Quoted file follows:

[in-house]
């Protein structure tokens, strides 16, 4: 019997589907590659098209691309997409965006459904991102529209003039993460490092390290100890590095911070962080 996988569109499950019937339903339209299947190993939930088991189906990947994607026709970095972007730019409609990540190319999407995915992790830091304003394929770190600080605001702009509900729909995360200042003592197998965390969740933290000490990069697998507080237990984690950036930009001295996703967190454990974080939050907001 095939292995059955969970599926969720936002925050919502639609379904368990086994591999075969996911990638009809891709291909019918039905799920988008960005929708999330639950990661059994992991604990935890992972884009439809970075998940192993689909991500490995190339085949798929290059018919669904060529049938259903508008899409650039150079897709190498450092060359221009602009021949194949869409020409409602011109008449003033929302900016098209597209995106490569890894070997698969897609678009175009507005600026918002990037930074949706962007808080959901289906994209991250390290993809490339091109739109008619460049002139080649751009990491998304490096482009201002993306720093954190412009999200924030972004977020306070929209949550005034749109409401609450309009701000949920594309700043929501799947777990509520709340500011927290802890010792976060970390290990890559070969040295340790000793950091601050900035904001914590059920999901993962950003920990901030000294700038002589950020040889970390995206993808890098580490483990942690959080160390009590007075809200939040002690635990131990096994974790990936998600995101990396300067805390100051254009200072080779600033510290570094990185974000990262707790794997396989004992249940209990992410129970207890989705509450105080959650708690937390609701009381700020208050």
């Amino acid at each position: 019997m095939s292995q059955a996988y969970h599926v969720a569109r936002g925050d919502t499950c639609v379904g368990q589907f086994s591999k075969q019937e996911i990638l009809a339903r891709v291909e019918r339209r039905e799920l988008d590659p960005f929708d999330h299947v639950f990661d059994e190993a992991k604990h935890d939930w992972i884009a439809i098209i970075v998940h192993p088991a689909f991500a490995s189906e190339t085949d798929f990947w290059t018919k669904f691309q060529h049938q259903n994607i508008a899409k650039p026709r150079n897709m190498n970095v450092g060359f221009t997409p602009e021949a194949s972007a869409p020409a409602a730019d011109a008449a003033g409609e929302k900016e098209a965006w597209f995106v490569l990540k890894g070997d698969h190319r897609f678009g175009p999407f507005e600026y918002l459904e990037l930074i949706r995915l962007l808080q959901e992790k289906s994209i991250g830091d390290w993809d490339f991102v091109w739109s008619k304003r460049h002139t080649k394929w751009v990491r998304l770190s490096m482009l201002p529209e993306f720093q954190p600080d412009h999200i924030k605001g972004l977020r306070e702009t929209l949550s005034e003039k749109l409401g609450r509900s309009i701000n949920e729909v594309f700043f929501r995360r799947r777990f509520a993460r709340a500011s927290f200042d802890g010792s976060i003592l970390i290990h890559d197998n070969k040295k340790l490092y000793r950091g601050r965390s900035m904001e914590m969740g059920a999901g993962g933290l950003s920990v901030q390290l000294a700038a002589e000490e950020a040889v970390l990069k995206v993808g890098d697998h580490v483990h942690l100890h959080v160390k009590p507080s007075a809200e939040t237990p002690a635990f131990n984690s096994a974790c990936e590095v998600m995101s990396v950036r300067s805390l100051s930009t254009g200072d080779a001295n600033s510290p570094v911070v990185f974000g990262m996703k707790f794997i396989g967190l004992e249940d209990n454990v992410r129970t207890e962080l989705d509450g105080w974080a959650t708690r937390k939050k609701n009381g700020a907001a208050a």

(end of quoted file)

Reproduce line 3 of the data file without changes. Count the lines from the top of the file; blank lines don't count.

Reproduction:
């Amino acid at each position: 019997m095939s292995q059955a996988y969970h599926v969720a569109r936002g925050d919502t499950c639609v379904g368990q589907f086994s591999k075969q019937e996911i990638l009809a339903r891709v291909e019918r339209r039905e799920l988008d590659p960005f929708d999330h299947v639950f990661d059994e190993a992991k604990h935890d939930w992972i884009a439809i098209i970075v998940h192993p088991a689909f991500a490995s189906e190339t085949d798929f990947w290059t018919k669904f691309q060529h049938q259903n994607i508008a899409k650039p026709r150079n897709m190498n970095v450092g060359f221009t997409p602009e021949a194949s972007a869409p020409a409602a730019d011109a008449a003033g409609e929302k900016e098209a965006w597209f995106v490569l990540k890894g070997d698969h190319r897609f678009g175009p999407f507005e600026y918002l459904e990037l930074i949706r995915l962007l808080q959901e992790k289906s994209i991250g830091d390290w993809d490339f991102v091109w739109s008619k304003r460049h002139t080649k394929w751009v990491r998304l770190s490096m482009l201002p529209e993306f720093q954190p600080d412009h999200i924030k605001g972004l977020r306070e702009t929209l949550s005034e003039k749109l409401g609450r509900s309009i701000n949920e729909v594309f700043f929501r995360r799947r777990f509520a993460r709340a500011s927290f200042d802890g010792s976060i003592l970390i290990h890559d197998n070969k040295k340790l490092y000793r950091g601050r965390s900035m904001e914590m969740g059920a999901g993962g933290l950003s920990v901030q390290l000294a700038a002589e000490e950020a040889v970390l990069k995206v993808g890098d697998h580490v483990h942690l100890h959080v160390k009590p507080s007075a809200e939040t237990p002690a635990f131990n984690s096994a974790c990936e590095v998600m995101s990396v950036r300067s805390l100051s930009t254009g200072d080779a001295n600033s510290p570094v911070v990185f974000g990262m996703k707790f794997i396989g967190l004992e249940d209990n454990v992410r129970t207890e962080l989705d509450g105080w974080a959650t708690r937390k939050k609701n009381g700020a907001a208050a």